Little evidence of native displacement in report touted by Romney on immigrants and Texas job creation
Wednesday, October 19, 2011 at 3:35 pm
Former Massachusetts Gov. Mitt Romney says almost half of the jobs created in Texas since the start of the economic downturn have gone to unauthorized immigrants, an attack on his rival for the GOP presidential nomination Texas Gov. Rick Perry.
During the presidential debate in Nevada last night, Romney said to Perry: “…you probably also ought to tell people that if you look over the last several years, 40 percent, almost half the jobs created in Texas were created for illegal aliens, illegal immigrants.”
Romney was citing a report by the Center for Immigration Studies, which former Bush speechwriter David Frum recently used as proof that there is “a pattern of job displacement” in the Texas economy. He and many immigration opponents believe the report shows that immigrants have taken jobs that native-born Americans used to hold.
The report claims that 81 percent of jobs created since 2007 went to newly-arrived immigrants, about half of which were unauthorized. It contrasts this claim with the fact that native-born Americans made up 69 percent of the population growth in Texas during that times span, concluding that “immigrants have been the primary beneficiaries” of job growth under Perry in Texas.
The Perry campaign has responded to the report by pointing to Department of Homeland Security figures (PDF) estimating that 60,000 unauthorized immigrants arrived in Texas from 2007 to 2010, a much smaller figure than the 113,000 new working-age unauthorized immigrants estimated by the CIS report.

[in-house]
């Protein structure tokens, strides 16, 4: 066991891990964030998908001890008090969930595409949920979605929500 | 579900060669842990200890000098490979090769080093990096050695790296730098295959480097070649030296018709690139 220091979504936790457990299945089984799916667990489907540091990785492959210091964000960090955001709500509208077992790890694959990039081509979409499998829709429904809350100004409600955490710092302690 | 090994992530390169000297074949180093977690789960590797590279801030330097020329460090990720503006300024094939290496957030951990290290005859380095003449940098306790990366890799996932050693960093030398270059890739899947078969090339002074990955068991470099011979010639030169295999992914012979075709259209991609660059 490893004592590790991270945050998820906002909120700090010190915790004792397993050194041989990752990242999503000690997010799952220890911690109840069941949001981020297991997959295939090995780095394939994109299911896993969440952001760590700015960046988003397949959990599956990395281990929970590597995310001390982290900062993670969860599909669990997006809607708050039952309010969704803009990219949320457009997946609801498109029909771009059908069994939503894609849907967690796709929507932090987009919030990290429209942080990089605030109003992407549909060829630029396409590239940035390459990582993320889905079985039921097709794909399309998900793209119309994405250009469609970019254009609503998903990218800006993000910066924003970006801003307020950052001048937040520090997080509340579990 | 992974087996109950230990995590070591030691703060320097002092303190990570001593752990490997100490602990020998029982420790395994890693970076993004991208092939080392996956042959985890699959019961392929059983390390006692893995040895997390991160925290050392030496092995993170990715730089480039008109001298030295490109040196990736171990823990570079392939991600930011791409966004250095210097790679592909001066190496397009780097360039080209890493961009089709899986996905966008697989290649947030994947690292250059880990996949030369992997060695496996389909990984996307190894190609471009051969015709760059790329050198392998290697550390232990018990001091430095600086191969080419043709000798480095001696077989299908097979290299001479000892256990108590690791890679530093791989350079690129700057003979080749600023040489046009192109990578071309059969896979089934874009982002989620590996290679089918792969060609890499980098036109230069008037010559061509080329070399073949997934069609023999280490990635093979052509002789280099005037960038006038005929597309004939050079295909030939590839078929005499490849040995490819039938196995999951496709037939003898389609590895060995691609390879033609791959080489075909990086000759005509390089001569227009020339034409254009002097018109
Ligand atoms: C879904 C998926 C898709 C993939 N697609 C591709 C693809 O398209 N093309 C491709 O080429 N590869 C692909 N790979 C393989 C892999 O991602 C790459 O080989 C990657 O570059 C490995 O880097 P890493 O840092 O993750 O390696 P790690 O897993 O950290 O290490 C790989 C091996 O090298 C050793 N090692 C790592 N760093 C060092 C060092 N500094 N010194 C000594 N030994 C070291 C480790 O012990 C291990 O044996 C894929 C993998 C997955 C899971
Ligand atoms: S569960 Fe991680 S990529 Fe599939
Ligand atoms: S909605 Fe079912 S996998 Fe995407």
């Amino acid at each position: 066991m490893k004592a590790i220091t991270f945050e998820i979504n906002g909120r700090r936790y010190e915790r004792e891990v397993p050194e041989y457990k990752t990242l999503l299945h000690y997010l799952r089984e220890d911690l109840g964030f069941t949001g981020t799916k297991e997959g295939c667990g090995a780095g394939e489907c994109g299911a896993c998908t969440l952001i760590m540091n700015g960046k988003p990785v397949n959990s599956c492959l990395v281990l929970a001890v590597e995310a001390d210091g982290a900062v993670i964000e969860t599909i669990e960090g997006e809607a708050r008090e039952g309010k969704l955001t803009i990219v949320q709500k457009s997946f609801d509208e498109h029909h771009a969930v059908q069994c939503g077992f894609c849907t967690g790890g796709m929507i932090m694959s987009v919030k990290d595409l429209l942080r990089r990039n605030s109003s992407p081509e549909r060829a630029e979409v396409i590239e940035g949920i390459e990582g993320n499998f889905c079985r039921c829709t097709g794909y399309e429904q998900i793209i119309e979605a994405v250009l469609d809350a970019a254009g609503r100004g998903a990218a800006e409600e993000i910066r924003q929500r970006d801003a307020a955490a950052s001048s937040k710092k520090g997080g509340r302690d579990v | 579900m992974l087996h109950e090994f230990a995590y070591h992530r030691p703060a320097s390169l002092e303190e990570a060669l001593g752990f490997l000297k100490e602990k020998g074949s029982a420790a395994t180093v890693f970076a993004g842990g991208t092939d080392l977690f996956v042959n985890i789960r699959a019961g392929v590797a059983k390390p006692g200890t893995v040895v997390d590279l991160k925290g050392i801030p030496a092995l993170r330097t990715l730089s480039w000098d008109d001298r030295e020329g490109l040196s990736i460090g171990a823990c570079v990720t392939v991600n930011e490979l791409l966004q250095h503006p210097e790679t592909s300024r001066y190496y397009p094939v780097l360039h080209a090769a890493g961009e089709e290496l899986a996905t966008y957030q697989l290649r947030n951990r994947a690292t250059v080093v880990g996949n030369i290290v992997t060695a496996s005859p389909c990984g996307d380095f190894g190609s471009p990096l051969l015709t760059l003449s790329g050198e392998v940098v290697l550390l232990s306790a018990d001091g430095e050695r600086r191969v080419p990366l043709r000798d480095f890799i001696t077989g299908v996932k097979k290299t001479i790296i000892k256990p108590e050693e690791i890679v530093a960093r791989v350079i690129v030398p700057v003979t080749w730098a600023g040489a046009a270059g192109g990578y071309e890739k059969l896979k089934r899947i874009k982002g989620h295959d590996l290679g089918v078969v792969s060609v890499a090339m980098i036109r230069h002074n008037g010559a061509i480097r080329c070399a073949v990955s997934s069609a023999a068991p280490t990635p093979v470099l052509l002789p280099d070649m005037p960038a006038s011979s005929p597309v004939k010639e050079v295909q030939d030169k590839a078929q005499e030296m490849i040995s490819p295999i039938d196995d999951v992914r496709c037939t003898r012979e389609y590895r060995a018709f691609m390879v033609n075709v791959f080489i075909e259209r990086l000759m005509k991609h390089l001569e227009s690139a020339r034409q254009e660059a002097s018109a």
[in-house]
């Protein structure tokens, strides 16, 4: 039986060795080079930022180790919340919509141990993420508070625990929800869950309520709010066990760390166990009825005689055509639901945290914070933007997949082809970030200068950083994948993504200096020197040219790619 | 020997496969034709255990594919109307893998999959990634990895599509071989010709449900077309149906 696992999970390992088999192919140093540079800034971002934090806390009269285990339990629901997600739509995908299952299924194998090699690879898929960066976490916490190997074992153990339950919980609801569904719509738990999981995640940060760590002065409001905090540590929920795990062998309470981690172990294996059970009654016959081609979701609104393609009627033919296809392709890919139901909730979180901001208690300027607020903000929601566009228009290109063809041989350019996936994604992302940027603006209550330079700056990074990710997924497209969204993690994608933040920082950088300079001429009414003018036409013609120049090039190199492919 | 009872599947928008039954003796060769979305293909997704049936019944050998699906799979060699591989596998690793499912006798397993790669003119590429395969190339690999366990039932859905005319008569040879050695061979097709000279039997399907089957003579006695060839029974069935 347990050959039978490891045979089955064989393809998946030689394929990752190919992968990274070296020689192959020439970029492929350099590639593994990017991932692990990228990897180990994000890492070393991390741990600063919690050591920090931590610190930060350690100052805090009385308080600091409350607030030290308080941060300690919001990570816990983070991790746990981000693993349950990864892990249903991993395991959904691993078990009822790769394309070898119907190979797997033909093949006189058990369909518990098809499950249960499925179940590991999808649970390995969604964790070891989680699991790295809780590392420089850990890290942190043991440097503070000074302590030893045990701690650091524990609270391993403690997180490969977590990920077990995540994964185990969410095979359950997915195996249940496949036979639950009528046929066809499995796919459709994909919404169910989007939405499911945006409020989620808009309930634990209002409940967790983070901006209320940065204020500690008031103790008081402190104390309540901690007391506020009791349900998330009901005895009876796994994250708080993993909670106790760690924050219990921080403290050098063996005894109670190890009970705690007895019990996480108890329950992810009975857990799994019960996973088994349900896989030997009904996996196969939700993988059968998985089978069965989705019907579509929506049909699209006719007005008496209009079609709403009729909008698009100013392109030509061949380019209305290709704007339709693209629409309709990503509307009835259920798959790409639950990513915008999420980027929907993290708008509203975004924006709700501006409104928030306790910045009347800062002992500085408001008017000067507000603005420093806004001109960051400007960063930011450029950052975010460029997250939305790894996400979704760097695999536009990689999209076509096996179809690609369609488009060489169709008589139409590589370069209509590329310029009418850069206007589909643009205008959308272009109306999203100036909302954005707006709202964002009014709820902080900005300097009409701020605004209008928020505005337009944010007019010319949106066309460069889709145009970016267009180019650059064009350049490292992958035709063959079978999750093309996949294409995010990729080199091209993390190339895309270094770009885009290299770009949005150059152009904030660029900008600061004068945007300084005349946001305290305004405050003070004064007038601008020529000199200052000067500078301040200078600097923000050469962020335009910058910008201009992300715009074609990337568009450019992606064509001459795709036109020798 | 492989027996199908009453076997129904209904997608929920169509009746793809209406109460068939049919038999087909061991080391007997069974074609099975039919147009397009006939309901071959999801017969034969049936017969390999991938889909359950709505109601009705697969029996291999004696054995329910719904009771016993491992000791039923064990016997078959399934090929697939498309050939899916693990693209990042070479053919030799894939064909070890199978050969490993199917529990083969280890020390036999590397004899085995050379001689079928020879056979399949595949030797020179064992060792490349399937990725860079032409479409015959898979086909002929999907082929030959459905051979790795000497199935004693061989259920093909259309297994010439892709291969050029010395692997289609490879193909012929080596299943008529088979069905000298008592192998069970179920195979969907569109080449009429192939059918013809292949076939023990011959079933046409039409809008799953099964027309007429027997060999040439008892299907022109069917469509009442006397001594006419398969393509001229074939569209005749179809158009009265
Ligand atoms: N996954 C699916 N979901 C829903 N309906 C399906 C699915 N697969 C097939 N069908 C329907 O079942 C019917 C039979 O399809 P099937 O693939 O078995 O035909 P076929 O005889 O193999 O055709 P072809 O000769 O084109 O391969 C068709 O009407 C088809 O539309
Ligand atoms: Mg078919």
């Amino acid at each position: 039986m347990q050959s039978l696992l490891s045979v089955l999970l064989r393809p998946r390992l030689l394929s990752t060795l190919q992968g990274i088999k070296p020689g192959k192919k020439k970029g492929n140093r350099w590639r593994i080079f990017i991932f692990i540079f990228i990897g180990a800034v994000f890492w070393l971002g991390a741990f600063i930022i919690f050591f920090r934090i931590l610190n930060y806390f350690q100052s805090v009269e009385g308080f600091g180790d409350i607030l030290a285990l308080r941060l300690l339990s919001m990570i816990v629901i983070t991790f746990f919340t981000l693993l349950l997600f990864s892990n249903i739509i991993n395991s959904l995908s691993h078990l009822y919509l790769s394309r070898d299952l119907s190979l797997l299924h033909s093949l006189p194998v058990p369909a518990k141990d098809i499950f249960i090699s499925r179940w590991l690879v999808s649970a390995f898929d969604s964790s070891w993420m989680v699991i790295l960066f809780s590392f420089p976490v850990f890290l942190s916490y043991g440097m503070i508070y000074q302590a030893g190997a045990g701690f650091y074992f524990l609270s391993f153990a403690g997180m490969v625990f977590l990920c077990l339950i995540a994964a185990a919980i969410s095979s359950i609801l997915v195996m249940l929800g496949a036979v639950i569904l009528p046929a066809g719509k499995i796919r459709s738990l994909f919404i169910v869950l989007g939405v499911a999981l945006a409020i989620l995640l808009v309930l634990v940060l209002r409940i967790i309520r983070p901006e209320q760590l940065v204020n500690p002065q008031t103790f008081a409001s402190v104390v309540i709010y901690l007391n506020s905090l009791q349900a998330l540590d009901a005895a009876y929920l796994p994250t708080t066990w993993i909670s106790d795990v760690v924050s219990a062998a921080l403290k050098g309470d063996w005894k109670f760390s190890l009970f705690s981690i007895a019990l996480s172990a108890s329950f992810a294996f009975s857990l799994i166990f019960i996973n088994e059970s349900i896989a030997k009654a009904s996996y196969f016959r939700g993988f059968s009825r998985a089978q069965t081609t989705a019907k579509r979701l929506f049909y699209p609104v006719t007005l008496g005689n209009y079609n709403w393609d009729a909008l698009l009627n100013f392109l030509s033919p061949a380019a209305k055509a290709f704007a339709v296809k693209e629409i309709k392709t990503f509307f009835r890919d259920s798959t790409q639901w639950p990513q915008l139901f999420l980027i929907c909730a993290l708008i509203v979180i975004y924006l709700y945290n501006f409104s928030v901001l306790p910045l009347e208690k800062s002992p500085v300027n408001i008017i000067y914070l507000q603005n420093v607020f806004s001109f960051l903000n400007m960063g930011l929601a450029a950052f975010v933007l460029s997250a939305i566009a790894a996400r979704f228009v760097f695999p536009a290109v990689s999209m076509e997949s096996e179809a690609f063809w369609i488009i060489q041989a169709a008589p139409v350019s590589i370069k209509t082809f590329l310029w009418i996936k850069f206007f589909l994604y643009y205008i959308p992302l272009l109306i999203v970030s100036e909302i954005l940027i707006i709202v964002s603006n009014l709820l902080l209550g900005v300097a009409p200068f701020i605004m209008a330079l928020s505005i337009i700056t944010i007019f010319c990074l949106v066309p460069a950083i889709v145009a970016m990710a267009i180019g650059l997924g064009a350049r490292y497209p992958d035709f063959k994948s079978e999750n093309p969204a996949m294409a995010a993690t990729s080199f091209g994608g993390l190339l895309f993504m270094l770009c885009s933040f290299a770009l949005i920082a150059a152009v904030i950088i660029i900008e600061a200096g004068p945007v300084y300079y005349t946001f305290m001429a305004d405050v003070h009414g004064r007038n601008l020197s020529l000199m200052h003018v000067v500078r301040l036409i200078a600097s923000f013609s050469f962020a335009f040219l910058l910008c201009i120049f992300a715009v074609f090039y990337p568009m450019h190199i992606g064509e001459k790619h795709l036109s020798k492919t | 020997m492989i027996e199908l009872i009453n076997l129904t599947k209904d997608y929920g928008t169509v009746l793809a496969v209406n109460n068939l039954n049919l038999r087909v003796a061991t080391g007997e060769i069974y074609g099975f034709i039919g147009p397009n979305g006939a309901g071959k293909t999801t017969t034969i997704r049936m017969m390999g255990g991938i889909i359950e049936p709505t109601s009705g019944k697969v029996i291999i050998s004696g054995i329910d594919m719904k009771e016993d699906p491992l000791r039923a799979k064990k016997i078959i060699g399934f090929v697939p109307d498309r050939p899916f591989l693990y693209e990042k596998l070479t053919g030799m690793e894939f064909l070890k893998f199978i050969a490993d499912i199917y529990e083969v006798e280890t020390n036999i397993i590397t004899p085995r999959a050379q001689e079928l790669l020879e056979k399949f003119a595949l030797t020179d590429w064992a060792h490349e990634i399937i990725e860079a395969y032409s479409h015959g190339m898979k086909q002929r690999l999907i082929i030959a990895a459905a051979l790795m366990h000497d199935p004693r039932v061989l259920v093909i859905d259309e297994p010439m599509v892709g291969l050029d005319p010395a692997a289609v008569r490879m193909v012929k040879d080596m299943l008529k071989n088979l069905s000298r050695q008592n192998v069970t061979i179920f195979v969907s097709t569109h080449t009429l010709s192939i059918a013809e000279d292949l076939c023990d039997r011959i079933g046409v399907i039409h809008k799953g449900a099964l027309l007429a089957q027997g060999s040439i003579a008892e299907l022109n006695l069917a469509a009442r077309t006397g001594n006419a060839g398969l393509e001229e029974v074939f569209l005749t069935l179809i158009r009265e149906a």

The report has other methodological issues, as Ray Perryman, a Texas economist, told the Washington Post last month. He argues that the report could be overestimating the proportion of undocumented immigrants in Texas who have jobs, and underestimating the number of native-born Americans with jobs. He also says that the report fails to take into account job losses by immigrants who were in Texas before 2007, which could be disguising the fact that new immigrants disproportionately took jobs that other immigrants used to have.
This last point is important, and is supported by the findings of economists who argue that newly-arrived immigrants tend to compete for jobs with immigrants already in the country, rather than with the native-born. A 2006 paper by economists Gianmarco I.P. Ottaviano and Giovanni Peri found that new immigrant workers in the 1990s and early 2000s decreased the average wages of other immigrants by almost 20 percent, while increasing the average wage of native-born Americans by about 2 percent.
This suggests much fiercer job competition among fellow immigrants than between immigrants and native-born Americans, possibly because jobs that immigrants tend to do actually complement the jobs of the native-born. This suggests that the more immigrants there are, the higher wages are for native-born Americans.
Needless to say, this is not a widely held belief among Republican voters, who according to recent poll numbers are abandoning Perry for businessman Herman Cain, who recently joked that the U.S.-Mexico border should have an “electrified fence” capable of killing potential illegal crossings. It’s quite possible that the mere fact that Texas employed many new unauthorized immigrants after 2007 will be enough to turn conservative voters against Perry, regardless of the actual effects on the native-born.
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